The Montreux Jazz Festival ran for 54 consecutive years since its conception in 1967.
The festival attracts 250,000 visitors every year during the first 2 weeks of July in Montreux, a popular Swiss destination with about 20,000 inhabitants. The festival holds 480 concerts across 13/14 stages and aims to let the world know about Montreux and what it can provide to the global stage. So what happens to a monumental event during a pandemic? How can they create new experiences and produce an alternative when international travel is restricted?
The Montreux Jazz Festival ran for 54 consecutive years since its conception in 1967. The festival attracts 250,000 visitors every year during the first 2 weeks of July in Montreux, a popular Swiss destination with about 20,000 inhabitants. The festival holds 480 concerts across 13/14 stages and aims to let the world know about Montreux and what it can provide to the global stage. So what happens to a monumental event during a pandemic? How can they create new experiences and produce an alternative when international travel is restricted?
Mathieu explains that during the early stages of the pandemic in Switzerland, Montreux Jazz Festival was one of the first events to be closed down. The local authorities stated that no more than 1,000 visitors could be allowed due to spread and as such, the event itself had to be completely reconstructed.
The event was officially cancelled after large-scale events such as Glastonbury had been cancelled doors for the year, though they had a vision for the event within the 4 month constriction, utilising their extensive archive of performances throughout the years, but it was not a solution they could fully commit to and provide.
Mathieu and the rest of his team had to think further ahead about keeping the region alive, as well as the brand. They took it upon themselves to take some responsibility in maintaining local morale due to the brand's impact on the local hospitality industry.
The priority with innovating the experience of the event is the audience and the assets. Thinking about how to implement them into a digital space while maintaining the newfound safety regulations. Mathieu wanted to be faithful to the DNA of the event, with their pride in storytelling and live performance.
By the end of April 2020, Mathieu had received plenty of calls with a wide variety of business proposals from local hoteliers and restaurants, but plenty of them were missing the edge and safety.
Due to this rise in concern and demand, ambassadors from all facets of the local hospitality industry banded together as Montreux Aliveto form the Dolce Riviera concept.
This concept focuses on the domestic travel experience, curating holiday packages that can give the authentic Montreux experience during such turbulent times. The atmosphere was electric, resulting in a positive experience for business owners and customers alike.
With this new destination concept, visual rebranding began with the logo design, using the iconography of local palm trees and inspiration from Miami Vice for the colour scheme – the spirit of the high life. Communication spread with social networks being opened up, merchandise, and local street art. The initiative created specific assets for businesses such as docks and outside seating, in order to give new scenery for these new experiences. Although concerts were restricted to a small number of attendants, the experience was made extremely comfortable. Montreux in reality is a small place, but with such a high concept as Dolce Riviera, it works to inspire other smaller destinations facing the same issues.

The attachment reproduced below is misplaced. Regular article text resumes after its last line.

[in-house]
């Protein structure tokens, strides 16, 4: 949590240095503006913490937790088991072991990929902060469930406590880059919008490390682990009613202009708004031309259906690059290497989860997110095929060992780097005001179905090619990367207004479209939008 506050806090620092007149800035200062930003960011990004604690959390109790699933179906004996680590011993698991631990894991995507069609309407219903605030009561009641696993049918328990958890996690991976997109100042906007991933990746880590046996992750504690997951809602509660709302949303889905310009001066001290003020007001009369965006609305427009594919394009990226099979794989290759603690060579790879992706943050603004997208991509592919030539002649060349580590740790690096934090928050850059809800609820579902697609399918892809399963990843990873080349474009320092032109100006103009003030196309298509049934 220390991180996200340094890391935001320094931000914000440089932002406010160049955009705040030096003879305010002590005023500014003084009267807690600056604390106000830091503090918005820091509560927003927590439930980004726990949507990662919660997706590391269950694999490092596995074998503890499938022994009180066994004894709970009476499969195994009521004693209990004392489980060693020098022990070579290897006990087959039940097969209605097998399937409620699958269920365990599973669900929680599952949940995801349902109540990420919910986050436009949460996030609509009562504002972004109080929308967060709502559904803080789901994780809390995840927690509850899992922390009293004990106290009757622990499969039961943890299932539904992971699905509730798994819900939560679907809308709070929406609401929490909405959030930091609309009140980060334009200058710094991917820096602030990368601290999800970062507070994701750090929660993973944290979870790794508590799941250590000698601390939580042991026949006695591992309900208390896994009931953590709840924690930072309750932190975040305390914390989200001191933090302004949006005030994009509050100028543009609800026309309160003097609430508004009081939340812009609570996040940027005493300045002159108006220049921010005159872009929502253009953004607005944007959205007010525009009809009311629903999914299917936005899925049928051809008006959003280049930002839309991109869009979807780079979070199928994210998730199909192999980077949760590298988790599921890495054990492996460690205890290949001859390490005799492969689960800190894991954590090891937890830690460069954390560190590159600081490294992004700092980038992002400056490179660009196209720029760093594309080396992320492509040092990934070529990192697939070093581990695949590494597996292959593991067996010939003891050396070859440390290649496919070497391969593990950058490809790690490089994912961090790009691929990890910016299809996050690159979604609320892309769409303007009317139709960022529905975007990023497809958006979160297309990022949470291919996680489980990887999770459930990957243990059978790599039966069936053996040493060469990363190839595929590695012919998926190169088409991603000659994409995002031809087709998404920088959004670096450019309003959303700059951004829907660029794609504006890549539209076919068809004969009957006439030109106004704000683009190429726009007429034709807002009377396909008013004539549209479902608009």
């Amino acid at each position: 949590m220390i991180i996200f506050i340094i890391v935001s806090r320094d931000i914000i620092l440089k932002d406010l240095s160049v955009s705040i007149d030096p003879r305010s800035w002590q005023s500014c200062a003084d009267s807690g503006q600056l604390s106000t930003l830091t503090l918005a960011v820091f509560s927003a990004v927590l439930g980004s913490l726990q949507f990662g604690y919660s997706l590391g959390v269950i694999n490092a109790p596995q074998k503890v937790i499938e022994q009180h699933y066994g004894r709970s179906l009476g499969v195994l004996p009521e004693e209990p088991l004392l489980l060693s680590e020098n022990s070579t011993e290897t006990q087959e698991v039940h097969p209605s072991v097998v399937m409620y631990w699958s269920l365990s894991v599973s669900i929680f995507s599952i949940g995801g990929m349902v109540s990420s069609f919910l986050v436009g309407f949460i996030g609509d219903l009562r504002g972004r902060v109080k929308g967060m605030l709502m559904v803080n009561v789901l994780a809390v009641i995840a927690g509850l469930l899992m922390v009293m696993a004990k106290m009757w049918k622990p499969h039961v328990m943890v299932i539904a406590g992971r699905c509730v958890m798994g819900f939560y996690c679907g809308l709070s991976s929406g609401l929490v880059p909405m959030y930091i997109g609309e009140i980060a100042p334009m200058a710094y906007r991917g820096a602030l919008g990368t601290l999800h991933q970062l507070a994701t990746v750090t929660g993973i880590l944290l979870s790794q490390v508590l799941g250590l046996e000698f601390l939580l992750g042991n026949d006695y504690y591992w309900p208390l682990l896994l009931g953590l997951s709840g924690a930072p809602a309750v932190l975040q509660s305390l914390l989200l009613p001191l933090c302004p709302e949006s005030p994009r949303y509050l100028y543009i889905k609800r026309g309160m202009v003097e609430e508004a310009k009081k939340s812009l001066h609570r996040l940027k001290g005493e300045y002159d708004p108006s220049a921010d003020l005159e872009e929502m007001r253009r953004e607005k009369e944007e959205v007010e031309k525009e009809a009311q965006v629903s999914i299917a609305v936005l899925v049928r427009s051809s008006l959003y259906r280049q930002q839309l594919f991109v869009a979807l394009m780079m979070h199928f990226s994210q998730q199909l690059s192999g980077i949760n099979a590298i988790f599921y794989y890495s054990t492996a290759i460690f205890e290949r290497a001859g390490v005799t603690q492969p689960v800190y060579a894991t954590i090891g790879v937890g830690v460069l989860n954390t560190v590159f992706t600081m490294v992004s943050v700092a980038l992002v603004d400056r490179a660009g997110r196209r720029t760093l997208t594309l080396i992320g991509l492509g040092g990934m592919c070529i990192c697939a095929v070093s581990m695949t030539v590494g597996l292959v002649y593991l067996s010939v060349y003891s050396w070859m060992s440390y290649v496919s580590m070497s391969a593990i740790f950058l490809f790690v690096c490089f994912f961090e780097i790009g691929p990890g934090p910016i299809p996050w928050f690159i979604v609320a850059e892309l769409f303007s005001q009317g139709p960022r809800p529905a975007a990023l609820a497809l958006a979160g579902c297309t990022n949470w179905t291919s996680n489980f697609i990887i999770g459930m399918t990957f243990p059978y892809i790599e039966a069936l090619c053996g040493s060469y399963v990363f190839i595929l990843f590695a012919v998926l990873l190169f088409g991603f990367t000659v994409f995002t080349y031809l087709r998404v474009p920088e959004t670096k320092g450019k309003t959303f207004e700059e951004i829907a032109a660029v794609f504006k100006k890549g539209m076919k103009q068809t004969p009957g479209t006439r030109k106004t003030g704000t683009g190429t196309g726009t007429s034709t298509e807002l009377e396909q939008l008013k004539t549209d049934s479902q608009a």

"You can have one of the most beautiful concepts, but if the communication tools are not set up you can miss a lot of opportunities."
All of these developments act as future assets for everybody involved, these aren't just for Dolce Riviera but for the future use of restaurants, hoteliers, the Montreux Comedy Festival, and of course the Montreux Jazz Festival.
Mathieu believes the future of the Jazz Festival will be completely different, becoming a broader experience outside the borders of the two weeks of July, with the festival becoming more digital and a year-round development.
Dolce Riviera has been specially developed in an effort to save hotels and restaurants of Montreux. With 20% of their revenue being due to the Jazz Festival, the cancellation made a significant negative impact. However, with Dolce Riviera, they averted the risk completely and provided the hospitality industry with service packages to sustain their business.
Mathieu believes that the optimal way of mitigating future loss in revenue is through hybrid events appealing to both in-person and digital audiences. The perspective should be wide, open to discussion for future avenues.
Mathieu highlights the need to be authentic, as well: in a time of crisis, you should stick to your DNA and what your event or business stands for. The Montreux Jazz Festival has always been about the history of music and of artists: moving forward, the organisers want to remain faithful to these baseline concepts. This is why even if there are new platforms and social media emerging (such as TikTok and Snapchat) the Jazz Festival is not relying strongly on them because they do not apply to the festival's DNA.
1. Change gives rise to new opportunities and to the opening of future avenues.
2. Domestic experiences can have the same objectives and ideals as large-scale events, so consider how to recontextualise.
3. Always stay faithful to your brand and DNA: this will help to sustain your initiatives and keep a clear mindset moving forward.
Following the passing of Claude Nobs in 2013, he assumed direction of the Fondation du Festival de Jazz de Montreux, of the Montreux Jazz Artists Foundation, and Montreux Jazz International SA.